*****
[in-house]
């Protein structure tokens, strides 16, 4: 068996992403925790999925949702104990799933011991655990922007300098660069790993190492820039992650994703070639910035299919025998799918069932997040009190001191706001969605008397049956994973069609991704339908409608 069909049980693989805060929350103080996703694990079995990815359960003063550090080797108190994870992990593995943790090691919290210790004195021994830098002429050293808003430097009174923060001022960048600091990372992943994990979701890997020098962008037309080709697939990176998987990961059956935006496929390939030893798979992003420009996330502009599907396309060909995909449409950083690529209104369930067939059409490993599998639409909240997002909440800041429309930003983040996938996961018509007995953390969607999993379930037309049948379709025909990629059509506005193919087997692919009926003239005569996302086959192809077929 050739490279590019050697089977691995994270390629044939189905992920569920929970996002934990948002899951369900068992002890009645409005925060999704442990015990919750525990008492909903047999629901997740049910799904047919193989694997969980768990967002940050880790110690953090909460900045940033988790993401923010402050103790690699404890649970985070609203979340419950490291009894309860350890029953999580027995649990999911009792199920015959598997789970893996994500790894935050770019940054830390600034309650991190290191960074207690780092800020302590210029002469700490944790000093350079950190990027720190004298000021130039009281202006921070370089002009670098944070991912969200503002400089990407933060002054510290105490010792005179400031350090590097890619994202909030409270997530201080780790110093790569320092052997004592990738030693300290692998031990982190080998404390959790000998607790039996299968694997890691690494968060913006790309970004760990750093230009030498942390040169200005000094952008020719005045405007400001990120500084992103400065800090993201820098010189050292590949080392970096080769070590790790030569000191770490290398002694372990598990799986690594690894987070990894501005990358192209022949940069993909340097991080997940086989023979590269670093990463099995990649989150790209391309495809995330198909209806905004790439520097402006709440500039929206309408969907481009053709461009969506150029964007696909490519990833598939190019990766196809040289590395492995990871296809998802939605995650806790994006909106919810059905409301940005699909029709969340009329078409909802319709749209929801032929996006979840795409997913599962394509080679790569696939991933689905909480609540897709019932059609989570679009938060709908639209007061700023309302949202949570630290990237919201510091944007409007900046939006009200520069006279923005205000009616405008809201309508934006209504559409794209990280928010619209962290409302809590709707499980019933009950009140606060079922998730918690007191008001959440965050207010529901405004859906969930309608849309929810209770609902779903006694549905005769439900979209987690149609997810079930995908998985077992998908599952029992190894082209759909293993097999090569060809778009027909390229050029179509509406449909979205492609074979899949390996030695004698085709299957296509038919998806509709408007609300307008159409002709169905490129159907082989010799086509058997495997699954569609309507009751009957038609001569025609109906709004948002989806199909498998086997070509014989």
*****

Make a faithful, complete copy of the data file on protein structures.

[in-house]
């Protein structure tokens, strides 16, 4: 068996992403925790999925949702104990799933011991655990922007300098660069790993190492820039992650994703070639910035299919025998799918069932997040009190001191706001969605008397049956994973069609991704339908409608 069909049980693989805060929350103080996703694990079995990815359960003063550090080797108190994870992990593995943790090691919290210790004195021994830098002429050293808003430097009174923060001022960048600091990372992943994990979701890997020098962008037309080709697939990176998987990961059956935006496929390939030893798979992003420009996330502009599907396309060909995909449409950083690529209104369930067939059409490993599998639409909240997002909440800041429309930003983040996938996961018509007995953390969607999993379930037309049948379709025909990629059509506005193919087997692919009926003239005569996302086959192809077929 050739490279590019050697089977691995994270390629044939189905992920569920929970996002934990948002899951369900068992002890009645409005925060999704442990015990919750525990008492909903047999629901997740049910799904047919193989694997969980768990967002940050880790110690953090909460900045940033988790993401923010402050103790690699404890649970985070609203979340419950490291009894309860350890029953999580027995649990999911009792199920015959598997789970893996994500790894935050770019940054830390600034309650991190290191960074207690780092800020302590210029002469700490944790000093350079950190990027720190004298000021130039009281202006921070370089002009670098944070991912969200503002400089990407933060002054510290105490010792005179400031350090590097890619994202909030409270997530201080780790110093790569320092052997004592990738030693300290692998031990982190080998404390959790000998607790039996299968694997890691690494968060913006790309970004760990750093230009030498942390040169200005000094952008020719005045405007400001990120500084992103400065800090993201820098010189050292590949080392970096080769070590790790030569000191770490290398002694372990598990799986690594690894987070990894501005990358192209022949940069993909340097991080997940086989023979590269670093990463099995990649989150790209391309495809995330198909209806905004790439520097402006709440500039929206309408969907481009053709461009969506150029964007696909490519990833598939190019990766196809040289590395492995990871296809998802939605995650806790994006909106919810059905409301940005699909029709969340009329078409909802319709749209929801032929996006979840795409997913599962394509080679790569696939991933689905909480609540897709019932059609989570679009938060709908639209007061700023309302949202949570630290990237919201510091944007409007900046939006009200520069006279923005205000009616405008809201309508934006209504559409794209990280928010619209962290409302809590709707499980019933009950009140606060079922998730918690007191008001959440965050207010529901405004859906969930309608849309929810209770609902779903006694549905005769439900979209987690149609997810079930995908998985077992998908599952029992190894082209759909293993097999090569060809778009027909390229050029179509509406449909979205492609074979899949390996030695004698085709299957296509038919998806509709408007609300307008159409002709169905490129159907082989010799086509058997495997699954569609309507009751009957038609001569025609109906709004948002989806199909498998086997070509014989």